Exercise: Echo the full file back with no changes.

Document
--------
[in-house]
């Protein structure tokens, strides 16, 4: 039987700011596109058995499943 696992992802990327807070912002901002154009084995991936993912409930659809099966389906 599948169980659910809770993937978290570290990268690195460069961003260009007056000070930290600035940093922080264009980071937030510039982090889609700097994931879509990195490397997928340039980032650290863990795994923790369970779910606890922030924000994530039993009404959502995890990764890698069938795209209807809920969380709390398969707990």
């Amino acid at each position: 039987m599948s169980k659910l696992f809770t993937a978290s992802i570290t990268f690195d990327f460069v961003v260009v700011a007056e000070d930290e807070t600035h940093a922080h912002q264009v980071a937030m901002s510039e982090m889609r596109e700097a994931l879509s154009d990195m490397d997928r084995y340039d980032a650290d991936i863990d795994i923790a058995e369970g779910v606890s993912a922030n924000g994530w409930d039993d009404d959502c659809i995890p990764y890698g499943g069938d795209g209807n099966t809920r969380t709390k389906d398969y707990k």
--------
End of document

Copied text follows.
[in-house]
């Protein structure tokens, strides 16, 4: 039987700011596109058995499943 696992992802990327807070912002901002154009084995991936993912409930659809099966389906 599948169980659910809770993937978290570290990268690195460069961003260009007056000070930290600035940093922080264009980071937030510039982090889609700097994931879509990195490397997928340039980032650290863990795994923790369970779910606890922030924000994530039993009404959502995890990764890698069938795209209807809920969380709390398969707990």
């Amino acid at each position: 039987m599948s169980k659910l696992f809770t993937a978290s992802i570290t990268f690195d990327f460069v961003v260009v700011a007056e000070d930290e807070t600035h940093a922080h912002q264009v980071a937030m901002s510039e982090m889609r596109e700097a994931l879509s154009d990195m490397d997928r084995y340039d980032a650290d991936i863990d795994i923790a058995e369970g779910v606890s993912a922030n924000g994530w409930d039993d009404d959502c659809i995890p990764y890698g499943g069938d795209g209807n099966t809920r969380t709390k389906d398969y707990k």